Are the Banks Flashing a Warning Sign for the Economy?
Business + Economy

Are the Banks Flashing a Warning Sign for the Economy?

Brendan McDermid

Despite high levels of economic confidence expressed by business owners and consumers, one key indicator shows that it has not translated into much action yet.

Loan issuance declined in the first quarter from the previous three-month period, the first time that has happened in four years, according to an SNL Financial analysis of bank earnings reports filed for the period. The total of recorded loans and leases fell to $9.297 trillion from $9.305 trillion in the fourth quarter of 2016.

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The decline was slight — just 0.1 percent — but significant both in the larger picture and because of the main reason for the drop.

Commercial and industrial lending, considered an economic bellwether, usually pops this time of year as companies prepare for the construction season again. Instead, 2017 began with just a 0.9 percent rise in C&I transactions, a gain that couldn't offset the normal seasonal drop in credit card loans.

In addition, the lending picture was hampered by an unusual decline in auto loans, which fell for the first time since banks started reporting on them in 2011.

Overall, the business climate, at least measured by the willingness to take on debt, remains cautious.

"It's unclear what's going on right now. There may be caution because of political uncertainty both on the monetary policy side and the fiscal policy side," said Ernie Tedeschi, economist at Evercore ISI. "It's one of those things that we're going to have to see how it evolves over the next couple of quarters."

More seeds of doubt

The year thus far has started with a broad gap between soft and hard data — the former showing strong levels of confidence from businesses, investors and individuals; the latter registering actual economic activity that has failed to live up to the sentiment indicators.

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In the first quarter, GDP grew only 0.7 percent and job growth tailed off in March after a strong first two months. Corporate profits, though, grew nearly 15 percent and the outlook for the second quarter is less pessimistic than the norm.

Where the lending data fit in is a puzzle for the Trump administration, which believes a pro-growth agenda that has languished in Congress will spur more growth. If it doesn't, that could jeopardize the stock market rally, though practically everyone thinks the economy will accelerate at least somewhat through the year.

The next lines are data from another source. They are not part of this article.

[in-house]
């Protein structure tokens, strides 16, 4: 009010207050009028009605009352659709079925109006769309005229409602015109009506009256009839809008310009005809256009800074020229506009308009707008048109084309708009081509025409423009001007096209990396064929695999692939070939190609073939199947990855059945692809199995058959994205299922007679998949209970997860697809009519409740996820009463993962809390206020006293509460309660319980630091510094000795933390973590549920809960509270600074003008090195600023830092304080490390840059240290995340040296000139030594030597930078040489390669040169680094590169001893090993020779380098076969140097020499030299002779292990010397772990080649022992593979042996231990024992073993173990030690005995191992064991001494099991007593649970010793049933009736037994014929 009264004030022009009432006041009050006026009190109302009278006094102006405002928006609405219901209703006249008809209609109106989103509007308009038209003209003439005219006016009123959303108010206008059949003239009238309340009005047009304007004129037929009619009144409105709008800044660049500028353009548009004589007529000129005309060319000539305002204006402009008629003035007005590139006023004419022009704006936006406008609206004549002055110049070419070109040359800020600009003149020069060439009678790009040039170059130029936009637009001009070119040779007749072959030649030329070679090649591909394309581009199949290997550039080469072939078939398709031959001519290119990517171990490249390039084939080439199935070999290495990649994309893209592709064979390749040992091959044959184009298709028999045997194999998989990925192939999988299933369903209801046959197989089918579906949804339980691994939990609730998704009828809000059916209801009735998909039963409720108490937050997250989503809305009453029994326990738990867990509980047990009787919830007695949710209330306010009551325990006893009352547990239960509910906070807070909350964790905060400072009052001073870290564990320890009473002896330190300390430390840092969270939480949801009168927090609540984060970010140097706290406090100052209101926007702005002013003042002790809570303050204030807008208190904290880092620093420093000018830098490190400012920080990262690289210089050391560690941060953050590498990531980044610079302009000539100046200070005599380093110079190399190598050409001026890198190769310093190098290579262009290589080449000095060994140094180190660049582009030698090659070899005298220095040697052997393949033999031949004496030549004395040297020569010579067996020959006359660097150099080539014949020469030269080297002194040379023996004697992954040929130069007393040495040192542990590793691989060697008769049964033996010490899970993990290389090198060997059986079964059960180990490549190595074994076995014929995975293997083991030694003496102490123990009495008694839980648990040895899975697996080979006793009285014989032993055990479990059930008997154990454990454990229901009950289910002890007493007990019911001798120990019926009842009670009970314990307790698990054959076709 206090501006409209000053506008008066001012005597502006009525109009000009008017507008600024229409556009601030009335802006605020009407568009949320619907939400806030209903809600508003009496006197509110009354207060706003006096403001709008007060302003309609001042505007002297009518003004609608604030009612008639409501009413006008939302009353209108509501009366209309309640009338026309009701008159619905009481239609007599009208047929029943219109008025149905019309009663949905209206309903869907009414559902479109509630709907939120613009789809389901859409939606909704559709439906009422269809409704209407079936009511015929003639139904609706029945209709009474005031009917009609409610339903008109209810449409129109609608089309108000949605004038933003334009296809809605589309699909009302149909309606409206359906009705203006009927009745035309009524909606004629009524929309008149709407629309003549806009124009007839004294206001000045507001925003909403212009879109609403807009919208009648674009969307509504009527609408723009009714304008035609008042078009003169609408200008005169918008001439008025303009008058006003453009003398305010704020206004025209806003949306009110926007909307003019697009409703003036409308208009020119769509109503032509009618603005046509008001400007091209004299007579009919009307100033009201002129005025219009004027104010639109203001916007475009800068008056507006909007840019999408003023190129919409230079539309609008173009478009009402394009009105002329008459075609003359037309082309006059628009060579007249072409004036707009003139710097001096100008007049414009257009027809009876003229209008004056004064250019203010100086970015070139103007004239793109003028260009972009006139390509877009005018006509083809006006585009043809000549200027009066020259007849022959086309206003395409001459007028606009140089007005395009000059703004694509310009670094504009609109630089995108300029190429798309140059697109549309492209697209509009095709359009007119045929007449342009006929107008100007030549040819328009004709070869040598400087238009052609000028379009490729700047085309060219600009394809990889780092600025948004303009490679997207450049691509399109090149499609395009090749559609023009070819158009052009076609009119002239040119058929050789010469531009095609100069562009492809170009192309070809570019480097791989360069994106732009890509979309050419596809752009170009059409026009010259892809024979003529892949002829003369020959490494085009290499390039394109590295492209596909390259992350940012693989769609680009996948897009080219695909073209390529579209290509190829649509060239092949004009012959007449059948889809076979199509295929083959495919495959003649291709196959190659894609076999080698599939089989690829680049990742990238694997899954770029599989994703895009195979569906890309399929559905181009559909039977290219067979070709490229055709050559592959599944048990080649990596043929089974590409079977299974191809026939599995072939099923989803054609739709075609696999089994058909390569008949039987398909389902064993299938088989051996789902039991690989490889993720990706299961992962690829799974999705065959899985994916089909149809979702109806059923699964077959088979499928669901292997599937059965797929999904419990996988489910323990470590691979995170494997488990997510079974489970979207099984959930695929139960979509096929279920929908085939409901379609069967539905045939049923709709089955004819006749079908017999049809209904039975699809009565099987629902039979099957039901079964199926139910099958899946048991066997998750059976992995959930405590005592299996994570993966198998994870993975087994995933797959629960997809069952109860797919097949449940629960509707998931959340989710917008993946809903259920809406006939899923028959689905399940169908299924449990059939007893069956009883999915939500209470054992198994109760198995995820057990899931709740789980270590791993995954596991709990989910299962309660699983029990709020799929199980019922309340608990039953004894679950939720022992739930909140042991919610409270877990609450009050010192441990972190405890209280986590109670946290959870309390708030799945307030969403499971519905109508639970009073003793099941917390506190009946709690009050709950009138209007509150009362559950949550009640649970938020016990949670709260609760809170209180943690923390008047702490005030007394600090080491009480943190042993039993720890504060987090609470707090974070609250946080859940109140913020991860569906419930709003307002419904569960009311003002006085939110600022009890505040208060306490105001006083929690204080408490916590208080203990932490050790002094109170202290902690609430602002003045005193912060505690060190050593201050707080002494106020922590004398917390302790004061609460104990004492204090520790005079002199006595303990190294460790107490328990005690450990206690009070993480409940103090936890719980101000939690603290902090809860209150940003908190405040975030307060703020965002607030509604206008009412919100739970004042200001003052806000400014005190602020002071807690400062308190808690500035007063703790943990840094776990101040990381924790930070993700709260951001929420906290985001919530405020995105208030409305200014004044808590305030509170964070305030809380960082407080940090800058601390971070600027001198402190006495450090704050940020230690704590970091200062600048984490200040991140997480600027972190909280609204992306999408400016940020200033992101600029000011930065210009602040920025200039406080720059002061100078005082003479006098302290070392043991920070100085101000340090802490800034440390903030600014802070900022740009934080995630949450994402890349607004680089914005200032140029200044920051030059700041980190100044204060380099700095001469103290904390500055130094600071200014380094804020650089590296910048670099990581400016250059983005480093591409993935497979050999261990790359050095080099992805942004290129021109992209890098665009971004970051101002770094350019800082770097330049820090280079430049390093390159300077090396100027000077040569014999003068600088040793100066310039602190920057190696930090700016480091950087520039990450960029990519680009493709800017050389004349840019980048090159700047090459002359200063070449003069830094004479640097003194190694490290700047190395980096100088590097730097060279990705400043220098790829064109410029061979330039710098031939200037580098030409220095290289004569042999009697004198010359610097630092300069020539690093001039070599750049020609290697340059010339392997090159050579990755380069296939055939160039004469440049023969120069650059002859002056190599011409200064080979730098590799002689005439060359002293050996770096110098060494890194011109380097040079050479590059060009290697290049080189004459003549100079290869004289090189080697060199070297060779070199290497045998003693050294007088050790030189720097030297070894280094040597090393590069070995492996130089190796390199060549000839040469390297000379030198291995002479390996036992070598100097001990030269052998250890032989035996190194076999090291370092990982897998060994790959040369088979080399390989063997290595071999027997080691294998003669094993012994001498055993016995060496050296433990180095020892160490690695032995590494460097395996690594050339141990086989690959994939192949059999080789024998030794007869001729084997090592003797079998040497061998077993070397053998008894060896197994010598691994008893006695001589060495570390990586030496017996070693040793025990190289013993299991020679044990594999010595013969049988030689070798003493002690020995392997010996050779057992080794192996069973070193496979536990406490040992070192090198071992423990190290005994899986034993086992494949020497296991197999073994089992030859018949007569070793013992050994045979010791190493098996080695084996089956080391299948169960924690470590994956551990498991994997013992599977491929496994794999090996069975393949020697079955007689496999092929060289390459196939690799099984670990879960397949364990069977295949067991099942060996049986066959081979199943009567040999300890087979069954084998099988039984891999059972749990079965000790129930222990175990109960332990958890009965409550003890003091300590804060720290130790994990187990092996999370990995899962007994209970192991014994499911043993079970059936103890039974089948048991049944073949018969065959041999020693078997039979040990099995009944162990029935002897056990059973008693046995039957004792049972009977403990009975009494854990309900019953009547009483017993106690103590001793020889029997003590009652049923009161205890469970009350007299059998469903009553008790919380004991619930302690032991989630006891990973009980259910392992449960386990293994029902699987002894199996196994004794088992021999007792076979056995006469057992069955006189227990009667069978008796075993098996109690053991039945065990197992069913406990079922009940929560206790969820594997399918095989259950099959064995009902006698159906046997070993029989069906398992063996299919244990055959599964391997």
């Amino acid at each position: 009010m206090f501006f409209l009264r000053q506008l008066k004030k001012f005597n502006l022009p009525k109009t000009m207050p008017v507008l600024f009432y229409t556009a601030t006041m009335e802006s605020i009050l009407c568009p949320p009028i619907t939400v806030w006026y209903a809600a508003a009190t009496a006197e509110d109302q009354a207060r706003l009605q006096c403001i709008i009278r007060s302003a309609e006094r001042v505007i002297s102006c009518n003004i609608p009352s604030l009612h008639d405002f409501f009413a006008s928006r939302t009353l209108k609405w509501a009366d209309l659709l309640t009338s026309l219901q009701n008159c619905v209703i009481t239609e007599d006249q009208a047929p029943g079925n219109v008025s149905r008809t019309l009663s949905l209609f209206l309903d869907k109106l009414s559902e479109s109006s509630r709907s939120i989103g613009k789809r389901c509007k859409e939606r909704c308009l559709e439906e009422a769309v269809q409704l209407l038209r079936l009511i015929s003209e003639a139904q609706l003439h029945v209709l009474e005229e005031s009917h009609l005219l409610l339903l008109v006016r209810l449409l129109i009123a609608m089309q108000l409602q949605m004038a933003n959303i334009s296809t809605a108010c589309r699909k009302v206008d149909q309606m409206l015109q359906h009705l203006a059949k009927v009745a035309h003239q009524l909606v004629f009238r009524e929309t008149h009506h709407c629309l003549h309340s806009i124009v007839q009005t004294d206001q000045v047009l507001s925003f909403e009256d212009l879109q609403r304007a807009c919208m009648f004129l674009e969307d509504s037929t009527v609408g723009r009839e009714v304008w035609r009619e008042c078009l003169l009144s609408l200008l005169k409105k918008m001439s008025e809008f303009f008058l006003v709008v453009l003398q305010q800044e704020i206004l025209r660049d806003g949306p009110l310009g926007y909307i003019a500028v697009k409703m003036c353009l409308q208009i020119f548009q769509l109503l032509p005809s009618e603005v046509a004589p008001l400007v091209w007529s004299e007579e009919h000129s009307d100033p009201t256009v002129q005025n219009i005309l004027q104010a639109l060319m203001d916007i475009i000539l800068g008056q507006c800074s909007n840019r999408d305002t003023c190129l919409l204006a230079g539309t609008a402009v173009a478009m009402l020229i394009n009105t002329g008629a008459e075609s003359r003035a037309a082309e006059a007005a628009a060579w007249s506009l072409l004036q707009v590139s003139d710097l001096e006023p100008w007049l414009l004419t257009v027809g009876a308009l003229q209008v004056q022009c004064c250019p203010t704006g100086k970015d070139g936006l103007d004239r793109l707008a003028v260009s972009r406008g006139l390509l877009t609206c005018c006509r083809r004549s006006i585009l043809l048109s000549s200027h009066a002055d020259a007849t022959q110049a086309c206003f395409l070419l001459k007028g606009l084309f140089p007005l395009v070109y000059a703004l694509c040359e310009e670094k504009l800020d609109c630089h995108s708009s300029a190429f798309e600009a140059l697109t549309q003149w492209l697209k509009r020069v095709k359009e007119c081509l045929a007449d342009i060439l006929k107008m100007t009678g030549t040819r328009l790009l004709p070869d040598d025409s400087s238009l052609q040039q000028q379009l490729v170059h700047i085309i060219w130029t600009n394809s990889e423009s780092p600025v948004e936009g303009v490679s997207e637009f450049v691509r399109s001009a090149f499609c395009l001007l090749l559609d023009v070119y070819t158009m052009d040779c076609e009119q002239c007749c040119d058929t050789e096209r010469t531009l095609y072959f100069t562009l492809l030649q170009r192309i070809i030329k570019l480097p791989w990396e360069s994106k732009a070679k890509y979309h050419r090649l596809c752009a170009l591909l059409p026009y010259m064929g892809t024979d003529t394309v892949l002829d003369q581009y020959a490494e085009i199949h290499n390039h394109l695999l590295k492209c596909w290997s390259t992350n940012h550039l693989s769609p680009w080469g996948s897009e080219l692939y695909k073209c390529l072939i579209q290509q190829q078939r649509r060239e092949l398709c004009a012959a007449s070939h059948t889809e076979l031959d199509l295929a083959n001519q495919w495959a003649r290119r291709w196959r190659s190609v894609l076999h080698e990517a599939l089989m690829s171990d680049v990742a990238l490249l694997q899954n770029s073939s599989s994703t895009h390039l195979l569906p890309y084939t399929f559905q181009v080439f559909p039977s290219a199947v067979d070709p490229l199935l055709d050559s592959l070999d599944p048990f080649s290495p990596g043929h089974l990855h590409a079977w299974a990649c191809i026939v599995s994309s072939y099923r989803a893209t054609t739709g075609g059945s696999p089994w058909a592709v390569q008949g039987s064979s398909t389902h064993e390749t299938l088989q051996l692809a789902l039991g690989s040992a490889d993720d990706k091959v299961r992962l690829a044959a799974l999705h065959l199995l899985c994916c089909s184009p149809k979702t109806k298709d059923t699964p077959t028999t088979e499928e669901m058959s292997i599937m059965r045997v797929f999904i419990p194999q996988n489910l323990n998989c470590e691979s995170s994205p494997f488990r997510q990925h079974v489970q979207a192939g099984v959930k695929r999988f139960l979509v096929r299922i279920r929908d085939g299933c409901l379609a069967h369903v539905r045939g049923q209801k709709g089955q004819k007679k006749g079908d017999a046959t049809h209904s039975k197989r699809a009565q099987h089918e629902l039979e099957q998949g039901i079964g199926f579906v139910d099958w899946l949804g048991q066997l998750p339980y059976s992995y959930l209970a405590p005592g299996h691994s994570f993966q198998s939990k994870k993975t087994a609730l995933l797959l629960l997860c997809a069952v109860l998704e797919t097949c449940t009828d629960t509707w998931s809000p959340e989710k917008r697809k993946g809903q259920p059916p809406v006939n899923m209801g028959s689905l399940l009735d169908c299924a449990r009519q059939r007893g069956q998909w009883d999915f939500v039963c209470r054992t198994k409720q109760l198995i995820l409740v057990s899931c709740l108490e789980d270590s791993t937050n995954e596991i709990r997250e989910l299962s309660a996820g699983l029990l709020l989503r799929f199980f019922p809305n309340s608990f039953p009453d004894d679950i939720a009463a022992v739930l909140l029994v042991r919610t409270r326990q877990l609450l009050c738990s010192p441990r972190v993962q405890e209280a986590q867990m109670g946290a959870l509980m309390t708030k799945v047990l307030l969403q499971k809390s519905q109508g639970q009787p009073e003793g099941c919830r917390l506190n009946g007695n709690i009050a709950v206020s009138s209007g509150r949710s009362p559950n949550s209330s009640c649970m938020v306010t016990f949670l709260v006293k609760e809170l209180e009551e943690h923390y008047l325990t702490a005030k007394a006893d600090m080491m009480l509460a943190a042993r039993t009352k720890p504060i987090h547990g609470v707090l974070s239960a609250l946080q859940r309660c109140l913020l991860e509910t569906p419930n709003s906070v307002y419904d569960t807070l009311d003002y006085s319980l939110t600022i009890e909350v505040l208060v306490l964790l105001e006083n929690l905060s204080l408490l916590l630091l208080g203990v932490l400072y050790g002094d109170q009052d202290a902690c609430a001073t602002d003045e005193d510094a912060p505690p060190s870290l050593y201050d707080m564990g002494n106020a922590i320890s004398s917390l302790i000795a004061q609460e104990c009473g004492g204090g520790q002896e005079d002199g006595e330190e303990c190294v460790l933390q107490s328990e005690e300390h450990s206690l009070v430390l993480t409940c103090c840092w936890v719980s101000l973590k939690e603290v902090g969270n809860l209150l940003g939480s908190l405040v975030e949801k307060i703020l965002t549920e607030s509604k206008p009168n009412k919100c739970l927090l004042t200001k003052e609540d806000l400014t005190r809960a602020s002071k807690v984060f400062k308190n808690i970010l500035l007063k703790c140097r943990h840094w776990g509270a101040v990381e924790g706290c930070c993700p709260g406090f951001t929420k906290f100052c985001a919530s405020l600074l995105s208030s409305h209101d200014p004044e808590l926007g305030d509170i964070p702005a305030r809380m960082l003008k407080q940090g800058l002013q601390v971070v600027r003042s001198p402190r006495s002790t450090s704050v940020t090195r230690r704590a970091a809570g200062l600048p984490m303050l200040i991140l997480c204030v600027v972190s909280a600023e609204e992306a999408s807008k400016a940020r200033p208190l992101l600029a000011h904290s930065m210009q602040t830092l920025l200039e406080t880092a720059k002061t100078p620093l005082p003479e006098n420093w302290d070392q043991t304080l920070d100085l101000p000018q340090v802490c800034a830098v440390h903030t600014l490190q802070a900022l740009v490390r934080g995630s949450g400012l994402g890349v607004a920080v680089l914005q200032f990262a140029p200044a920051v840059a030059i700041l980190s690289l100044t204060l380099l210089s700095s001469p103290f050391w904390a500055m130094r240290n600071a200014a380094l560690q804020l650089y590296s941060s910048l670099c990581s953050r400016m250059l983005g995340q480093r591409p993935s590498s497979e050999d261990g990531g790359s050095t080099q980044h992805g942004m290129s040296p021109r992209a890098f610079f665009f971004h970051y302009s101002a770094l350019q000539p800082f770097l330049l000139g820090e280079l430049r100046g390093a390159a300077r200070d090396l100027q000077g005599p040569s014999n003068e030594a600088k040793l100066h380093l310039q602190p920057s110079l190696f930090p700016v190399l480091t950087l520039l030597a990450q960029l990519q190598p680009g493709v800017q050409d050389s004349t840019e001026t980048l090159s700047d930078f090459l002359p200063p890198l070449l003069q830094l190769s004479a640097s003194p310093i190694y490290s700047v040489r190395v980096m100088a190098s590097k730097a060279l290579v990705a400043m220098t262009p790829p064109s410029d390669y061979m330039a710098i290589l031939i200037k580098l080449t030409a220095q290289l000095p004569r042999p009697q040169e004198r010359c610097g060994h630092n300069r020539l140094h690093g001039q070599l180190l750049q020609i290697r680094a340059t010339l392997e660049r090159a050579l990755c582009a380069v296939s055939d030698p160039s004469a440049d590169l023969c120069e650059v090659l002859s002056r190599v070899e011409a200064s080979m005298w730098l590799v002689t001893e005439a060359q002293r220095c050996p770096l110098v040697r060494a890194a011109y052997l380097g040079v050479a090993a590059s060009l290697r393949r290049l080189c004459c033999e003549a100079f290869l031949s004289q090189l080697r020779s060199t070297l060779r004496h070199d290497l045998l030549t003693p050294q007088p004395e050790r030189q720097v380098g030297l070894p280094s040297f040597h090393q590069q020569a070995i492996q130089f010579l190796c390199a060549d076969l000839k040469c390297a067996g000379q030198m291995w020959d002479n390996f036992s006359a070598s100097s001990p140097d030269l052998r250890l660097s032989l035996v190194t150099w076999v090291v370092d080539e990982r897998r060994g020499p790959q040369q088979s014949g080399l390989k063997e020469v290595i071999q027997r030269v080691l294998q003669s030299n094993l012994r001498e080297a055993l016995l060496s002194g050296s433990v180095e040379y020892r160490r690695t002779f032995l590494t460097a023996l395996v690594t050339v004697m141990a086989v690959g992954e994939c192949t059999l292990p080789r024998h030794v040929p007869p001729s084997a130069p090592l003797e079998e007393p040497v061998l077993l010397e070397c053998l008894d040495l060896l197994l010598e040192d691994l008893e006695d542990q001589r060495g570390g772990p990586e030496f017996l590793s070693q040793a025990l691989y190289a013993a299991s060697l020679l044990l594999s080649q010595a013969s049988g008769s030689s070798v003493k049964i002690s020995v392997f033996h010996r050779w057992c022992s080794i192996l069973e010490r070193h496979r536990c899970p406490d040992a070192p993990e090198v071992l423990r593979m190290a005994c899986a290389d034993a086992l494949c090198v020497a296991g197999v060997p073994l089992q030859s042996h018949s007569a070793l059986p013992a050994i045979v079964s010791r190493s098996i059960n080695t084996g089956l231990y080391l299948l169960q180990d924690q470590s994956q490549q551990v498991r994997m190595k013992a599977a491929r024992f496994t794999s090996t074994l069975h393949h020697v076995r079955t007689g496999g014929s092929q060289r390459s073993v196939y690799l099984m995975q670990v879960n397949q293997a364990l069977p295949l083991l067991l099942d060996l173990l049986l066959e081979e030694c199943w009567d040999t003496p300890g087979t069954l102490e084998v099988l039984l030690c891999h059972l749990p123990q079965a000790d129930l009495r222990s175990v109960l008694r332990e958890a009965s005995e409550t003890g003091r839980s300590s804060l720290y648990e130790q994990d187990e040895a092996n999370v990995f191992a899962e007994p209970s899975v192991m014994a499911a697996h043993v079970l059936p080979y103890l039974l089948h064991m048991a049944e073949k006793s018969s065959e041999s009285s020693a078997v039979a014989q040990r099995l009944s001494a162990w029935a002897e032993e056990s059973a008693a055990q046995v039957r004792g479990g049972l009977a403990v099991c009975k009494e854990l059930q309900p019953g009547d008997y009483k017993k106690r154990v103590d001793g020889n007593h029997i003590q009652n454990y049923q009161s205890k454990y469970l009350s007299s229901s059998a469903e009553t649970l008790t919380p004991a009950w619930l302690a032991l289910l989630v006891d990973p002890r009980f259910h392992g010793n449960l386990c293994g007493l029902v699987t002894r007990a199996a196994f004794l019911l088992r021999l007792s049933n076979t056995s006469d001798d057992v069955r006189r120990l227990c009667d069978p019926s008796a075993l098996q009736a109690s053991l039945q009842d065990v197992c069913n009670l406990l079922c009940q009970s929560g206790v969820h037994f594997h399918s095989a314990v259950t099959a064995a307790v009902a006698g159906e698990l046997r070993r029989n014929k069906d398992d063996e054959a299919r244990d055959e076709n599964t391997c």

Much of the focus thus far has been placed on weak retail numbers as the big economic stumbling block. But an unwillingness by consumers and businesses to borrow could be a bigger problem.

"We're keeping an eye on it. It could be a canary in the coal mine for some problems down the road," Tedeschi said. "We are far from the point of embracing that hypothesis."

To be sure, the decline in lending didn't stop banks from otherwise having a strong quarter.

Net income rose 1.7 percent on a quarterly basis and 12.7 percent from a year ago to $43.97 billion, according to SNL. Net interest margin, or the difference in investments compared with expenses, increased three-tenths to 3.13 percent.

And despite falling from the previous quarter, loans grew on an annualized basis, increasing 4 percent, while deposits rose 1.5 percent from the fourth quarter and 5.3 percent from the year-ago period.

Tobias Levkovich, chief U.S. equity strategist at Citigroup, said in a note that the C&I weakness was due to declines in energy but "the backdrop has bettered materially." He expects loans to rebound in the second half "and carry over to 2018, if more than 25 years of history is any guide."

Still, the lending issues confirm a slower start to the year than expected, and could continue if Congress does not make at least some material progress on the much-vaunted tax reform proposals from the Trump administration.

"It thus appears that the key post-election story continues — i.e. while optimism is high everybody is in wait-and-see mode pending details on tax reform from the new administration," Hans Mikkelsen, head of high-grade credit strategy at Bank of America Merrill Lynch, said in a recent note. "The longer this lasts the greater the risk of more weakness in hard data."

This article originally appeared on CNBC. Read more from CNBC:

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